International -- Editorials
Chaebol Still Drag Down Korea (int'l edition)
Two years ago, Seoul was in a state of shock. One of the most successful economies in Asia was in deep recession, dependent on International Monetary Fund money to survive and uncertain about the future. Today, South Korea is making the jump from industrial power to digital superpower, and the pace is simply astounding. Already, 60% of the people use mobile cell phones, nearly half are plugged into the Internet, and thousands of new dot-com companies are being set up every year. High-tech exports are booming and, more important, Korea is beginning to establish its own high-tech brands around the world. Voice-activated, elegantly designed Samsung cell phones are a best-seller in the U.S.
What changed? The IMF bailout helped open up the country to new investment and new ideas. The IMF mandated the end of restrictions on foreign direct investment, and Korea opened its telecommunications sector wider than any other country in Asia. Of the $24 billion in overseas investment that has poured in since 1998, most of it has gone into information technology. Virtually every major U.S., European, and Japanese high-tech company is partnering up with a South Korean firm. IT spending jumped to 40% of total corporate spending last year and will exceed 53% in 2000. Just as important, a major entrepreneurial movement has started in Korea, with engineers and other executives leaving entrenched chaebol to begin their own companies.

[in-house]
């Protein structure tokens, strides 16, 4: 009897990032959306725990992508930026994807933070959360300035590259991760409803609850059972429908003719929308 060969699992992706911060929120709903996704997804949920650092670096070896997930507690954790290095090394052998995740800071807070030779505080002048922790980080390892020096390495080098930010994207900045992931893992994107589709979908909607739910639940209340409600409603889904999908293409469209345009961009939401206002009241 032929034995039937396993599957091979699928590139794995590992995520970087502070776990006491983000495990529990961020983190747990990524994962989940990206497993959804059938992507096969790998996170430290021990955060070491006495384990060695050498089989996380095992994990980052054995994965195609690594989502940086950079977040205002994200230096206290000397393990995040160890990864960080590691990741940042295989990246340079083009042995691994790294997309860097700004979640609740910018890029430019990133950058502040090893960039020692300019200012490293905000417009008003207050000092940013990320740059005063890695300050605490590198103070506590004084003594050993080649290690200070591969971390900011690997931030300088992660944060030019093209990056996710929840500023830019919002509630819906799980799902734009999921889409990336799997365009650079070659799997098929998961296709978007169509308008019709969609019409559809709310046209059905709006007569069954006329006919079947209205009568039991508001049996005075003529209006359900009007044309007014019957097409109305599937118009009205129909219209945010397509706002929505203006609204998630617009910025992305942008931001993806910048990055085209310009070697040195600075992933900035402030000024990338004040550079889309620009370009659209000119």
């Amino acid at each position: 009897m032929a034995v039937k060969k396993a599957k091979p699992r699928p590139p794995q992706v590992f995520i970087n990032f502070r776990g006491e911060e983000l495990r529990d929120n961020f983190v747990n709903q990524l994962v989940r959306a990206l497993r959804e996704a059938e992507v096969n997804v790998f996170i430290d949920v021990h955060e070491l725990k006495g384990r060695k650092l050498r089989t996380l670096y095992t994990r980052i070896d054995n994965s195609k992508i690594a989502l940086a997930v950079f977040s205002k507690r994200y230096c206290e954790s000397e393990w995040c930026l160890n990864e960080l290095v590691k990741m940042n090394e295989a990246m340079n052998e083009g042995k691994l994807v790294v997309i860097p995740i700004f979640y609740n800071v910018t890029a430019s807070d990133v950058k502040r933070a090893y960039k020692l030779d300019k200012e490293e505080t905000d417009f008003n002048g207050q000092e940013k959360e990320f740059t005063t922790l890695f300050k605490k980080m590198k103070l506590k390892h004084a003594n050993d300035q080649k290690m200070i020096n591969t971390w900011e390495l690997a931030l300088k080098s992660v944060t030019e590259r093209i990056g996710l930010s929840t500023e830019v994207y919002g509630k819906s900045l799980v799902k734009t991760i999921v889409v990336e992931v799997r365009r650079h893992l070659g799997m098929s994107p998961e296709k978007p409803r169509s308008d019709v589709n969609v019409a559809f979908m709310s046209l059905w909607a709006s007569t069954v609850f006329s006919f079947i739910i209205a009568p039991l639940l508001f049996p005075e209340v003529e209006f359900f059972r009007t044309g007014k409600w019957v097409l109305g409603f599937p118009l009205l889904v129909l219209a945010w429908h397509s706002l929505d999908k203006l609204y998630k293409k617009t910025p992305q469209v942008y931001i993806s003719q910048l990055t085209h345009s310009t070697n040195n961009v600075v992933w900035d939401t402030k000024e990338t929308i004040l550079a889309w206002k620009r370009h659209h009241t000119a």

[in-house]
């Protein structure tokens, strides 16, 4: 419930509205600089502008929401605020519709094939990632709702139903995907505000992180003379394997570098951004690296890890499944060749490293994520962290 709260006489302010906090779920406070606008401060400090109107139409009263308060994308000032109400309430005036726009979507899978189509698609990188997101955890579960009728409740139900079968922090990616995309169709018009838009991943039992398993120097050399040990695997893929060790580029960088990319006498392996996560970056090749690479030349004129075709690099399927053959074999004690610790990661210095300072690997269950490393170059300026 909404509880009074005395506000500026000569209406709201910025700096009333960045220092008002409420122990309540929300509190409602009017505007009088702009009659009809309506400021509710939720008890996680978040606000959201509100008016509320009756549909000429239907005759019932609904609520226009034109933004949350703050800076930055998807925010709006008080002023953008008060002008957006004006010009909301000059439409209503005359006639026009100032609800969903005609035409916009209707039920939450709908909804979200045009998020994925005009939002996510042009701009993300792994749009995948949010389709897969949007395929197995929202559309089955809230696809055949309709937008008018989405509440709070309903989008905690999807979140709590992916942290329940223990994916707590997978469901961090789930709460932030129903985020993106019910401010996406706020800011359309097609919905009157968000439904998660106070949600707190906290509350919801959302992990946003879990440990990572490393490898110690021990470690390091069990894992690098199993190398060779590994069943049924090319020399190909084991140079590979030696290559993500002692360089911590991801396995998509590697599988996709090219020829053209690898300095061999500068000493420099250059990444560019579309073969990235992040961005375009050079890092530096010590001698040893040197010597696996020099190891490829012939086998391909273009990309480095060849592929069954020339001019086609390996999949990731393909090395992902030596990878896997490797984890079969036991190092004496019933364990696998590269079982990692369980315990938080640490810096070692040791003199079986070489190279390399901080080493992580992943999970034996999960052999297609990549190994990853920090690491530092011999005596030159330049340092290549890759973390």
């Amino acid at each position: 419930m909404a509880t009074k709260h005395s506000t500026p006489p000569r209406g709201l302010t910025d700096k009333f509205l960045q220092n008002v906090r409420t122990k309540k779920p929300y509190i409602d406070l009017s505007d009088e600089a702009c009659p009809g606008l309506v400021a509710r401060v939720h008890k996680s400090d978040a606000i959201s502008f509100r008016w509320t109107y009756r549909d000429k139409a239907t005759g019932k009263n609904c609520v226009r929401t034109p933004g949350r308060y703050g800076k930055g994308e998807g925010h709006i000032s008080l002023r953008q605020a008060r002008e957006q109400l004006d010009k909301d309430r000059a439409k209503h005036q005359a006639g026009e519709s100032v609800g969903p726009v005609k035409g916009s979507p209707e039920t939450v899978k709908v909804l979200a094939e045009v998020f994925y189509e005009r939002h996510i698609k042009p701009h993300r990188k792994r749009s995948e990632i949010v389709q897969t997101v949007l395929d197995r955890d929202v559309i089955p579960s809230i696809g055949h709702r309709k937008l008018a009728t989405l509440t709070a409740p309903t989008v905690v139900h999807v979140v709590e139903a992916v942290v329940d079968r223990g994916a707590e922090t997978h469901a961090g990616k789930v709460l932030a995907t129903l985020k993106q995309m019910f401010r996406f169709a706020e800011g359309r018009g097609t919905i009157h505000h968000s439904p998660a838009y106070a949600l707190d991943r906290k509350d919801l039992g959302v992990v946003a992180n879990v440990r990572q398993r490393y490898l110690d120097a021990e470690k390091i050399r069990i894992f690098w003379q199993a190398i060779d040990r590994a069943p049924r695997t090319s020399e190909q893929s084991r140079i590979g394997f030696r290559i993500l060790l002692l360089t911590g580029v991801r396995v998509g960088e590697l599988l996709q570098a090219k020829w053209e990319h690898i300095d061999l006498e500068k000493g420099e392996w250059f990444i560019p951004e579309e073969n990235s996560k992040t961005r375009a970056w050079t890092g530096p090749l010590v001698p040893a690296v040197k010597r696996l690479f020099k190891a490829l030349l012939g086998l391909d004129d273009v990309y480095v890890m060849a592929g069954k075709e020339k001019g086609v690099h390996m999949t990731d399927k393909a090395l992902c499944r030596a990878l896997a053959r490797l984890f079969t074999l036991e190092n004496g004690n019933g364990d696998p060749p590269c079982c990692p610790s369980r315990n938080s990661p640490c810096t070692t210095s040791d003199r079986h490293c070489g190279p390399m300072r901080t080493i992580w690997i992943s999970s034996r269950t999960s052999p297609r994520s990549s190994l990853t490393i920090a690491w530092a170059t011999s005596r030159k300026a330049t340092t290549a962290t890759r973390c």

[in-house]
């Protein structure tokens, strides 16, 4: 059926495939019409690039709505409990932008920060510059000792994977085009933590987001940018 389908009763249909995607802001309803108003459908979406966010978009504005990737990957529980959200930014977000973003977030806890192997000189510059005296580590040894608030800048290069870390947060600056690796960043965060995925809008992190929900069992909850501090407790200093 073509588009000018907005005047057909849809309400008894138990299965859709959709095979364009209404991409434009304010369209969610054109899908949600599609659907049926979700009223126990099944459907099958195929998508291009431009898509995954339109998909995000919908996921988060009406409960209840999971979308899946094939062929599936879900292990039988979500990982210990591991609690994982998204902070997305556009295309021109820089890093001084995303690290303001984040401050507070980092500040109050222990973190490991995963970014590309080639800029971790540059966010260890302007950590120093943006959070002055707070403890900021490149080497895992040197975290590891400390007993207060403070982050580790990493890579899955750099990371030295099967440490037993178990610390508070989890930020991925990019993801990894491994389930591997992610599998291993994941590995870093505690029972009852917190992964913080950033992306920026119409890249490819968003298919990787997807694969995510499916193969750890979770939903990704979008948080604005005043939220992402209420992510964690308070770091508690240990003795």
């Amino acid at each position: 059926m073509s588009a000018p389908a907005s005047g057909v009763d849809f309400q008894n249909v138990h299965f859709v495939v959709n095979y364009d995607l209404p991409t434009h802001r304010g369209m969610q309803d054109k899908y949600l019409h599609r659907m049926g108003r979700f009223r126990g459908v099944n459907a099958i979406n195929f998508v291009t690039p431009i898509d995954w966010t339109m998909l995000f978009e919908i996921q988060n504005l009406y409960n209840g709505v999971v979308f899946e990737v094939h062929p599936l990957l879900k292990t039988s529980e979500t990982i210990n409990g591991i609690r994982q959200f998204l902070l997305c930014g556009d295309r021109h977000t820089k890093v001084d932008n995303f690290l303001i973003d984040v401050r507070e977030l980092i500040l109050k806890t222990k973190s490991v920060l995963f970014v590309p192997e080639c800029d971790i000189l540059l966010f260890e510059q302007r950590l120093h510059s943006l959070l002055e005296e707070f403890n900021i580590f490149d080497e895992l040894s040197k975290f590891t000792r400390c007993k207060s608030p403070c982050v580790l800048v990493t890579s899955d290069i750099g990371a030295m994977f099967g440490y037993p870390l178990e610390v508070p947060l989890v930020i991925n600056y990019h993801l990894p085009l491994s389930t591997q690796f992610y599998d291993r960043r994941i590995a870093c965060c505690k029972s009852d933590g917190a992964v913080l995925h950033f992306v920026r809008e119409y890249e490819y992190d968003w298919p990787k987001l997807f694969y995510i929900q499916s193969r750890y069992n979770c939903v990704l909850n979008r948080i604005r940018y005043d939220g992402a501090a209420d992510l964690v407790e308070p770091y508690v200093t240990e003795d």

Indeed, Korea is increasingly a land of two economies, one 21st century digital and one 20th century industrial. The chaebol continue to resist restructuring, and the banks continue to keep them afloat. This, of course, means less capital to finance Internet startups and other new high-tech companies. The Korean stock market is already under pressure from the debt-ridden chaebol sector and is down 34% for the year. The high-tech Kosdaq sector is down even more--60%--as investors worry about profitability.
Korea can't count on the Internet to break up the stifling chaebol. The government itself must pressure the banks to cut back their lending to the chaebol and rechannel loans to Korea's promising New Economy companies. The longer it procrastinates, the longer the transition will take.